“Suddenly there was a terrible boom,” Dagan said. “It was clear to me that there was a tank. I was injured by shrapnel from a tank shell.”

It remains unclear how each of the 13 hostages died in the house that day. Porat said she believes that most of the hostages were alive when she exited the house.

In their letter to the military, the bereaved families of Kibbutz Be’eri asked the army to investigate why the general in charge of the operation, Brig. Gen. Barak Hiram, had ordered a tank to fire at the house despite the risk of civilian casualties. Hiram was quoted by the New York Times as telling the tank commander to “break in” after militants inside fired a rocket-propelled grenade at the forces.

“According to the evidence, the shooting of the tank was fatal and killed many hostages in addition to the terrorists,” the families wrote, demanding a “comprehensive and transparent investigation into the decisions and actions that led to this tragic outcome.”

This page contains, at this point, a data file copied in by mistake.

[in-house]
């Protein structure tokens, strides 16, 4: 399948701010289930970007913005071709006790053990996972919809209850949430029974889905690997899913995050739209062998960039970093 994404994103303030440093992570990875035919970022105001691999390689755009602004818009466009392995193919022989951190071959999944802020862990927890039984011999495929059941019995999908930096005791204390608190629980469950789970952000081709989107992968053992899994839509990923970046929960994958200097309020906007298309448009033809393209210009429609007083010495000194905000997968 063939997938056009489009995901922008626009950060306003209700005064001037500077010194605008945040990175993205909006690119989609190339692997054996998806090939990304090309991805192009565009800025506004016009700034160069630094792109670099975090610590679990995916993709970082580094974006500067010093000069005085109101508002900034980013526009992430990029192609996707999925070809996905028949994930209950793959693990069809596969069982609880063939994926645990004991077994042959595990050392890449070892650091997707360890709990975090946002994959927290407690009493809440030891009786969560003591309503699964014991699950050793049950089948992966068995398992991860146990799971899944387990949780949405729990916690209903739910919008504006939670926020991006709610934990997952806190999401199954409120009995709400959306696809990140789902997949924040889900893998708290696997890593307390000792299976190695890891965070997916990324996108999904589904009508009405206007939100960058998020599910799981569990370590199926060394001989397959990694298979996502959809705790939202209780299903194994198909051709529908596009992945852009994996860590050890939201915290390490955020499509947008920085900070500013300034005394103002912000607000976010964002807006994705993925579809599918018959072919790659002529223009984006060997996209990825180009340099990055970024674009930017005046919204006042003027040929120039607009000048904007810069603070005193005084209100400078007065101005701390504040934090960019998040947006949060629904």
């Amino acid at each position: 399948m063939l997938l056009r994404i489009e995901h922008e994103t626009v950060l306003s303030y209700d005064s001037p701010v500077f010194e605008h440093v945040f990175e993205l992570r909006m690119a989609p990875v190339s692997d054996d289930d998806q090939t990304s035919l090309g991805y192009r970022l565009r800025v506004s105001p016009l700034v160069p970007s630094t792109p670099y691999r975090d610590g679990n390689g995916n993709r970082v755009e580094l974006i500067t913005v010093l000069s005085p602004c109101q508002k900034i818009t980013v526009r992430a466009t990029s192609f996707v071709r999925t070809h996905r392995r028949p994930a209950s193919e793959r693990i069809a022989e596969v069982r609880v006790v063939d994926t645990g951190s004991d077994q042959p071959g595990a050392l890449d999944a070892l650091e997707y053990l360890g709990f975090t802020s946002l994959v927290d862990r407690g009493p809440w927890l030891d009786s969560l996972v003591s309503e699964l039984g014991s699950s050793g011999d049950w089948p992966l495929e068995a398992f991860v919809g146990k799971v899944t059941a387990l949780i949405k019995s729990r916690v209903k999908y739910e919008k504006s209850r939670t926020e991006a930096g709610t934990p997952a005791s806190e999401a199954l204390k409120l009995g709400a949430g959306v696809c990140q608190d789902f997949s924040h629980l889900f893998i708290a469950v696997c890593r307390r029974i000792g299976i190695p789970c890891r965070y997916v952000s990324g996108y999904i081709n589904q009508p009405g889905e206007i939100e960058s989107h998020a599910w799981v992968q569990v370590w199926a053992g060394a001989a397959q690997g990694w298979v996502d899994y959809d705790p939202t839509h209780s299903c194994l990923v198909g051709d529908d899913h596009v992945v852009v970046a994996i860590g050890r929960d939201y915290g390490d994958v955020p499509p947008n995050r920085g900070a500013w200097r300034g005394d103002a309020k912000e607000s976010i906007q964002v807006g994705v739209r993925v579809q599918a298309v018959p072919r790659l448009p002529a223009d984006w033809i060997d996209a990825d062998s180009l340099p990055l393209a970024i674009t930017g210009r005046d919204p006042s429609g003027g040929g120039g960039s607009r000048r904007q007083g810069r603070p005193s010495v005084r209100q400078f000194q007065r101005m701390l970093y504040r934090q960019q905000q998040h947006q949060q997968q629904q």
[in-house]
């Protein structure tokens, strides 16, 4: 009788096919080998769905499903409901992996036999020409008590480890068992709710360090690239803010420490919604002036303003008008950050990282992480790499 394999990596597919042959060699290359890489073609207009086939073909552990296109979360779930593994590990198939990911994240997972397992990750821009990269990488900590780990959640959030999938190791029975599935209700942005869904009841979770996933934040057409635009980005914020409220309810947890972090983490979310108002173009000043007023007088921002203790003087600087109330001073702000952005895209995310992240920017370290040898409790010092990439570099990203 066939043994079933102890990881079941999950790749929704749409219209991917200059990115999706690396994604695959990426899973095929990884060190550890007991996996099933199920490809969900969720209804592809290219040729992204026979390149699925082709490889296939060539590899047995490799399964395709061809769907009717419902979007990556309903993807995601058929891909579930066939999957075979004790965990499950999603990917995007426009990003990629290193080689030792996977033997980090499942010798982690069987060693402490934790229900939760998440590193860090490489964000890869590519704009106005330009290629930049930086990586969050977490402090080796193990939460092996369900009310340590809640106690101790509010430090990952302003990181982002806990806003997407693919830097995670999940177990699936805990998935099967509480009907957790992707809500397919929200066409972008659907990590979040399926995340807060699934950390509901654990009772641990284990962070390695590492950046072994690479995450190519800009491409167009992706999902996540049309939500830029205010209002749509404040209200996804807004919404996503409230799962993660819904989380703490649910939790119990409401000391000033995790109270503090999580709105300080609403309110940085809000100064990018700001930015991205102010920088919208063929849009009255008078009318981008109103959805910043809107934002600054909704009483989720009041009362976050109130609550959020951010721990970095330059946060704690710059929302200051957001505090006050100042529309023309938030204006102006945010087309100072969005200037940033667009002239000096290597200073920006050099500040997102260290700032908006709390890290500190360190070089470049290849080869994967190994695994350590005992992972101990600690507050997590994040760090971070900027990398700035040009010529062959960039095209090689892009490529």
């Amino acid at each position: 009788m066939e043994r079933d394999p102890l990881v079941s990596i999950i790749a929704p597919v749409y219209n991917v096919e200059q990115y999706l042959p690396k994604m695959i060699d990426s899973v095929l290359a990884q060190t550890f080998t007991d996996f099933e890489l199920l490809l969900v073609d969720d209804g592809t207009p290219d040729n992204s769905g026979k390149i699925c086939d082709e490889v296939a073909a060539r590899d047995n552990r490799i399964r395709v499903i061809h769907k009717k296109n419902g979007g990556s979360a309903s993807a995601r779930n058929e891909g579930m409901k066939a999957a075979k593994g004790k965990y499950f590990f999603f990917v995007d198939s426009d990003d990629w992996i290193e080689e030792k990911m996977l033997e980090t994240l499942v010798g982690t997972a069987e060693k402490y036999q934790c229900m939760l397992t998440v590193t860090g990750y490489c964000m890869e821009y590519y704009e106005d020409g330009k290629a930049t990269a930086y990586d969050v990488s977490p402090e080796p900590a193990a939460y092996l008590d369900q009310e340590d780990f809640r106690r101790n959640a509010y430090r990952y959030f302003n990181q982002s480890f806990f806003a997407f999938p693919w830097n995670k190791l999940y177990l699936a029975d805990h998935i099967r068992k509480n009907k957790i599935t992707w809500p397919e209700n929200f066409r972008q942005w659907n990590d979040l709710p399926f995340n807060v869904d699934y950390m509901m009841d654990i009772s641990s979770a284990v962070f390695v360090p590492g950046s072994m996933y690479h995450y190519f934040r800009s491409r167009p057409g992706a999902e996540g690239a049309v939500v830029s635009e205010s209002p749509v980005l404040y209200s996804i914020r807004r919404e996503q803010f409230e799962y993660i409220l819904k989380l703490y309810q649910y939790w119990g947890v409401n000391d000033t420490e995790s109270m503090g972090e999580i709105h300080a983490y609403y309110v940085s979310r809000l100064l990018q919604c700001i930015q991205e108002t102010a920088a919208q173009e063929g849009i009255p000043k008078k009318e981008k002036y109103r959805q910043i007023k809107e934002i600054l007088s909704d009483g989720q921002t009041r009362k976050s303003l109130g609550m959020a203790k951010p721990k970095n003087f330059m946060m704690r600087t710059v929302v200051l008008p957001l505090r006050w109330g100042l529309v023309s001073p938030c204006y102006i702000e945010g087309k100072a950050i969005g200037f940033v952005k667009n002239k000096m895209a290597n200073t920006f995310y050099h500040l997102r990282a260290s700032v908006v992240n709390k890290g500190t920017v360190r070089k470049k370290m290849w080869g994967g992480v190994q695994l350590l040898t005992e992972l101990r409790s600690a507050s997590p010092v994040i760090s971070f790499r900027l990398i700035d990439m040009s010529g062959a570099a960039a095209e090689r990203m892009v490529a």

The military said commanders had to make difficult decisions in a complex battlefield that day, and that it would investigate the Be’eri incident, and release its findings, “as soon as the operational situation allows.”

This week, the kibbutz was set to demolish the home where the hostages were held, said Omri Revach, whose mother-in-law, 78-year-old Chava Ben-Ami, was killed in the standoff. But the families managed to stop the demolition, preserving the home for investigation.

Determining whether the house was shelled by a tank would require an onsite search for weapons debris, said Marc Garlasco, a former Pentagon official and war crimes investigator for the U.N. who reviewed photos of the Cohen home.

The longer the delay, the greater the risk of losing evidence, said Ron Shifroni. Three of his relatives — 73-year-old Ayala Hezroni, and 12-year old twins Liel and Yannai Hezroni — were killed in the incident. The military provided no information about how they had been killed.

Shifroni frets that waiting to conduct an investigation will mean losing the opportunity to determine exactly what happened to Ayala, Liel and Yannai.

“Some of the people involved may now be fighting in Gaza. Some of them may have already been killed. This war keeps claiming lives,” he said.

___

Frankel reported from Jerusalem.